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The continued adventure of his favorite coffee girl.
The next morning brought another blue-skied and breezy day to Crosswinds. Most clients at the center, so exclusive that it only accommodated six at one time, spent the morning in educational sessions one-on-one with staff selected to address their specific needs. For Annie it was drug-awareness talks with a recovering addict-turned-therapist followed by exercise and several hours of lying on the sand, her minder nearby. The food was every bit as exclusive as she was accustomed to; French-trained chefs prepared all three meals. This was not a boot camp, but meant to be a familiar and safe haven. On the surface it was just like a vacation except for her enforced residence at the Center and the interminable sessions with Dr. Scarpelli.
She dreaded her meetings with him. She missed the depressants, too. You'd think lying on the beach surrounded by vacation homes would allow her to forget about the world, but for her the real world was creeping steadily and menacingly back in. She couldn't remember what had happened the prior weekend before she'd found herself wrapped in a blanket in the back of a Virginia State Police sedan speeding south on I-95.
She recalled riding Gantry up the trail behind her mother in the morning sun, dreading what would likely be a day of forced intimacy. She knew her mom had a heart-to-heart talk planned before she went back to Hollins and she hated the idea. The Ludes were meant to make it bearable.
There was a big blank between that scene and the backseat of the cruiser on Sunday night. It scared her. If she let her mind drift toward that missing time she caught flashes of a young black man with no shirt on who looked, bizarrely, like President Obama. That couldn't be real, could it? OK, she voted for, even secretly campaigned for, Obama so probably she'd had some kind of drug trip or something.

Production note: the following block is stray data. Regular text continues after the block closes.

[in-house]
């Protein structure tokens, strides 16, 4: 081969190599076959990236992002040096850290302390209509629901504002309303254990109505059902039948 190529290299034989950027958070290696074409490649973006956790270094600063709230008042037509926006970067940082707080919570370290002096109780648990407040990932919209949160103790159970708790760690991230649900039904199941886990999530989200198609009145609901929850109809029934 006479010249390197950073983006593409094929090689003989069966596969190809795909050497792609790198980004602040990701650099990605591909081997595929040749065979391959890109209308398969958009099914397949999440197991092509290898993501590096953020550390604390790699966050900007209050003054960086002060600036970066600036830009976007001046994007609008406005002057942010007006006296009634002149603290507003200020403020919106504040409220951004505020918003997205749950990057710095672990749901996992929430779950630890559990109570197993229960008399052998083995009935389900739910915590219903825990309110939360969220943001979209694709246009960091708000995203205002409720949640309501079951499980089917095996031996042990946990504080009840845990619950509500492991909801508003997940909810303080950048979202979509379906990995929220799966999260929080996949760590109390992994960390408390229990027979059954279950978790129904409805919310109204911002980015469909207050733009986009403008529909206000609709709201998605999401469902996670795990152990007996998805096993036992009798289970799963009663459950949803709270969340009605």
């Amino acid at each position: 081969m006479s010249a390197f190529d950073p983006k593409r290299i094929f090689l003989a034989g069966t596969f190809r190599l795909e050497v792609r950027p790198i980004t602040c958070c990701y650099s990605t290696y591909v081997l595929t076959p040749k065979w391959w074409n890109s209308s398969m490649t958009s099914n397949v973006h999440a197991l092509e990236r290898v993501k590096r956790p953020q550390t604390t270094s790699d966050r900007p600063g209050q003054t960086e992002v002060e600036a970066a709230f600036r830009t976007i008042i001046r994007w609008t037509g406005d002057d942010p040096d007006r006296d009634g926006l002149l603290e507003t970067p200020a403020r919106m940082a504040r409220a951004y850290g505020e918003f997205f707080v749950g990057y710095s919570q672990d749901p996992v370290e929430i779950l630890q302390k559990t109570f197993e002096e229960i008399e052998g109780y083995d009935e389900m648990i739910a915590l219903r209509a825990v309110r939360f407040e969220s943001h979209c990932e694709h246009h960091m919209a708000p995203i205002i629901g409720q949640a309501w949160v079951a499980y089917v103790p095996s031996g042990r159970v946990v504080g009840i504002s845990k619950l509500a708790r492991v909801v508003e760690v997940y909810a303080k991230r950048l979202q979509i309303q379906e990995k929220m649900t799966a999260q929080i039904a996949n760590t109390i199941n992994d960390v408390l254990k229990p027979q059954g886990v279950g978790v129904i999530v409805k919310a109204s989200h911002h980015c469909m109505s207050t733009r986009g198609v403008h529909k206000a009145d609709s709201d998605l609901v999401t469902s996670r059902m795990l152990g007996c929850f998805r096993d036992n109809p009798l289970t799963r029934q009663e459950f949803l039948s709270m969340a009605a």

Her fear of knowing and terror of not knowing kept her stuck. She just wanted to go home or someplace safer. But as the week slipped by in infuriatingly boring drug education lectures, phony group confession sessions and aimless waiting she realized that no place was safer. She couldn't face her mom without knowing what happened. She was about to crawl out of her skin.
When she had awoken in the cruiser she had heard her mother in the front seat talking to the trooper driving but couldn't make out what was said. It was clear she was in trouble and mother was furious.
Her mother looked relieved but no less angry when she said she couldn't remember the last 36 hours but then she'd dragged her to this laughably phony drug treatment place and left her here. Mother gave her a smothering hug and a kiss on the forehead before tearing off with the trooper to do damage control back home. Annie understood she was in deep shit and to keep her mouth shut at the risk of destroying her mother's life. Bad publicity was the boogey man and public shame was the death he would inflict on the family. Her mother's fears had become her own.
Her mother's last words to her on leaving were, "Do not say anything to anyone about what happened Saturday night, no matter what." The fierce intensity in her eyes was the scariest thing she'd ever seen.
Dr Scarpelli's argument began to make sense to her as she curled in the pain of her uncertainty. She was half afraid but half eager to open up to him in today's session. Annie needed to know just what she was in trouble for.
"My mom is overbearing and demanding and never wrong and manipulative as hell. I wish I had some sisters and brothers for her to dissipate it all on but I'm her only one, so... I thought going to college would get me out of her orbit, but hell no!" Five minutes into the session she'd looked into his kind eyes and it had all begun spilling out. This is what he'd been waiting for.
First came the resentment and anger of an over-protected child, then the tears and fears and vulnerability.